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  1. #31
    Director of Training Mike Phillips's Avatar
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    Re: The Difference Between a Cleaner/Wax and a Finishing Wax

    Quote Originally Posted by JeepGeek View Post

    My questions are:
    1. If sealants don't produce the best shine, but are put directly on the paint and topped with carnauba, Doesn't this create a "Hybrid" shine? better than a sealant maybe but less than Carnauba since the carnauba is in effect enhancing the shine of whatever the sealant has produced?
    I don't know about that...

    Keep in mind, we're living in a time when paint sealants do create incredibly clear and high gloss results as do coatings...

    All but the hood of this car has M21 Synthetic Sealant on it...

    Pictures & Videos: 2006 Mustang by Ford - Show Car Shine by Autogeek!





    This Mustang has a "coating" on it...

    Video & Pictures: 1965 Fastback Mustang - Gtechniq EXO Show Car Makeover!







    Quote Originally Posted by JeepGeek View Post

    2. If I have properly prepared my paint, why wouldn't I just layer say Collinite 915 and skip a WGDGPS (for example) undercoat? would seem to satisfy kiss method..
    Works for me. Choosing and using a wax, sealant or coating tends to be a personal preference issue as beauty is in the eye of the beholder. I always say,

    "Find something you like and use it often"



    Quote Originally Posted by JeepGeek View Post
    I just want to winterize my car and I have an abundance of elbow grease to do it with but am obviously confused about layering. I want the best carnauba shine I can get with a serious dose of toughness to protect it long ways into the winter. Thing is, I'd rather use the fewest products needed to get this result..

    Thanks for any and all advice along these lines!
    You are experiencing the same thing we all experience, that is choosing the best product for our needs... there's never going to be a pat answer for everyone and I certainly don't want to tell anyone exactly what they will like.

    Pick something you're interested in, something you've researched and has a good brand name and reputation and you'll be good to go...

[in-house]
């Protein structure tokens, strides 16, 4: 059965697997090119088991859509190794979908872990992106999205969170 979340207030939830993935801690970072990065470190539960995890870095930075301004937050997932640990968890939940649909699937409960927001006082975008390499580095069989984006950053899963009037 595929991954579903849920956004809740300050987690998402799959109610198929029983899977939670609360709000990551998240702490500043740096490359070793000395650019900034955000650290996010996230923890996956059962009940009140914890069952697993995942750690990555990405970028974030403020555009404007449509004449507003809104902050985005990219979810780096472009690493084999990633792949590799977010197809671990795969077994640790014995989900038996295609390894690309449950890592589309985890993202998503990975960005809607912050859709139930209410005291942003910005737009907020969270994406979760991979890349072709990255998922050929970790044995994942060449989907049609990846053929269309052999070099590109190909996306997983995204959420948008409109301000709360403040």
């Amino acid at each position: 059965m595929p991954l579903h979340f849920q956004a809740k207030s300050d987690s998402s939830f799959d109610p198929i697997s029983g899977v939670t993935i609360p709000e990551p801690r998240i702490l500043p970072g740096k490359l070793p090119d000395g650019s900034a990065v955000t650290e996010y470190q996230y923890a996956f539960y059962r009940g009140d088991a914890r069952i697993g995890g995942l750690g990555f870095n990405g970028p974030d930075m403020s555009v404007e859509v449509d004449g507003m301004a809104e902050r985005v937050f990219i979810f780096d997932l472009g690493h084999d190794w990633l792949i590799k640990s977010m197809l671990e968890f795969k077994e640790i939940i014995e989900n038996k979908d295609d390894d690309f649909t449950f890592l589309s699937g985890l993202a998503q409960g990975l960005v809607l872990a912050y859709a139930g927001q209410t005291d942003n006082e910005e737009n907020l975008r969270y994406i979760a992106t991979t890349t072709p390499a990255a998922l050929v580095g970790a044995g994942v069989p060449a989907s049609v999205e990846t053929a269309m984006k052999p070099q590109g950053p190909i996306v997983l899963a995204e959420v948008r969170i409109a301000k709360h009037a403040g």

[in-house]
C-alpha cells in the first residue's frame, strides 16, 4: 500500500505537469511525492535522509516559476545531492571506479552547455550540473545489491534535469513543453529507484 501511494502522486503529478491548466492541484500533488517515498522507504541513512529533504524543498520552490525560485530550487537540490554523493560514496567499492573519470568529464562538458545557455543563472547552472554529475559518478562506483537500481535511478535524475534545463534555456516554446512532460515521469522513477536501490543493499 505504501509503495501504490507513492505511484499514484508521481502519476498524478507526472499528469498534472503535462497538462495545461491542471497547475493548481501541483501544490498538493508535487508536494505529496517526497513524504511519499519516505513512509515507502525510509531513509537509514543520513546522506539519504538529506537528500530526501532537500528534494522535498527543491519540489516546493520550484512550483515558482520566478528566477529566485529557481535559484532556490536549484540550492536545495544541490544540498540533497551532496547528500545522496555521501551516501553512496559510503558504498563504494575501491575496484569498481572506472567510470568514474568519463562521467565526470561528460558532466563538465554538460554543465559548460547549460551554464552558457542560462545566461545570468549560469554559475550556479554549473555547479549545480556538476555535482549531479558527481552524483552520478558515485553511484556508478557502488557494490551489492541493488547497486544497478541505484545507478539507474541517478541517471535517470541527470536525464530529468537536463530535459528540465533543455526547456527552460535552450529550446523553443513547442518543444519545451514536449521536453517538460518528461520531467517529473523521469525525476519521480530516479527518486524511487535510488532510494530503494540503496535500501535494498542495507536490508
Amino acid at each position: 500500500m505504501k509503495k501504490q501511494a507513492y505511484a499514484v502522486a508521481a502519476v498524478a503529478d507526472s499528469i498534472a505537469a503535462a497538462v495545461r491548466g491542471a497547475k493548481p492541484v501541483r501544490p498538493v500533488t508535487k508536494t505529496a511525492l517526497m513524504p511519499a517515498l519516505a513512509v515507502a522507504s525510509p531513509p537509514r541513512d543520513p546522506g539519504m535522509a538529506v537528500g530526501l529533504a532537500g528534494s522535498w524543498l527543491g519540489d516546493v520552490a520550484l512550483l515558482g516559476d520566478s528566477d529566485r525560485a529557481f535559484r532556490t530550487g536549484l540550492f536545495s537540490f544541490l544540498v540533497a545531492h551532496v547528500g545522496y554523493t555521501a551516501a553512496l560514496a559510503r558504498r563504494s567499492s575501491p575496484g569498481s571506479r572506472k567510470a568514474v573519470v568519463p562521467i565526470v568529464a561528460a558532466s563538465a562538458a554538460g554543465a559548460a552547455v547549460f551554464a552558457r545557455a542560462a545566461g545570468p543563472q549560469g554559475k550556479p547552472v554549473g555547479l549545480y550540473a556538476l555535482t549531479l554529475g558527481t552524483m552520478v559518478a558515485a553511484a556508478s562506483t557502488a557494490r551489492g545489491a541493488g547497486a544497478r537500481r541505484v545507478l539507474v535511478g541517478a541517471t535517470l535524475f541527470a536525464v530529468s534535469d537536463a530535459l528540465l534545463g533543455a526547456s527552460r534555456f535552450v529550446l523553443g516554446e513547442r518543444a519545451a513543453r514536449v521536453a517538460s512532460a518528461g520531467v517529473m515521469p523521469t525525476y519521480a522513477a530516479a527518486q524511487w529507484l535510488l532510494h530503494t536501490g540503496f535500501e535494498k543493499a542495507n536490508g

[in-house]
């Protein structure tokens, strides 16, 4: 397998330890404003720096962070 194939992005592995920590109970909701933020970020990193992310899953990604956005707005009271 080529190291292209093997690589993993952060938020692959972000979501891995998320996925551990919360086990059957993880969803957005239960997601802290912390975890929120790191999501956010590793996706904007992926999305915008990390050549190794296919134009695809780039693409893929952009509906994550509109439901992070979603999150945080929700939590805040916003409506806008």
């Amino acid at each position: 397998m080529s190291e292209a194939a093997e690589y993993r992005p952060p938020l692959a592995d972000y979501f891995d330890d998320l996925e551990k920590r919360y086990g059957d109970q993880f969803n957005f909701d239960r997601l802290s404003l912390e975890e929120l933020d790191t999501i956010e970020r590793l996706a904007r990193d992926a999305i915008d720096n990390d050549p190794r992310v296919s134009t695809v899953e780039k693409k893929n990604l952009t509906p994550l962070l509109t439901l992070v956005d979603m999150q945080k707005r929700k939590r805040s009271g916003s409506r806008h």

Remember, anything that lands on your car's finish that's strong or corrosive enough to etch or harm the paint will strong or corrosive enough to obliterate whatever you put on it. Spend more time driving your wheels instead of spinning your wheels...

    Mike Phillips
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  2. #32
    Junior Member JeepGeek's Avatar
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    Re: The Difference Between a Cleaner/Wax and a Finishing Wax

    Quote Originally Posted by Mike.Phillips@Autogeek View Post
    I don't know about that...

    Keep in mind, we're living in a time when paint sealants do create incredibly clear and high gloss results as do coatings...
    So basically, sealant and carnaubas are on equal footings even at the highest levels. Thanks for cutting through the marketing hype!
    Quote Originally Posted by Mike.Phillips@Autogeek View Post
    All but the hood of this car has M21 Synthetic Sealant on it...
    Quote Originally Posted by Mike.Phillips@Autogeek View Post
    This Mustang has a "coating" on it...
    Simply STUNNING WORK!!
    Dumb question time.. Why not the hood with M21?


    Quote Originally Posted by Mike.Phillips@Autogeek View Post
    Works for me.
    Ok I'll give it a shot that way for this winter. I still don't understand why sealant is topped with Carnauba but i'm not gonna worry about it and just get something done.

    Quote Originally Posted by Mike.Phillips@Autogeek View Post
    You are experiencing the same thing we all experience, that is choosing the best product for our needs... there's never going to be a pat answer for everyone and I certainly don't want to tell anyone exactly what they will like.

    Pick something you're interested in, something you've researched and has a good brand name and reputation and you'll be good to go...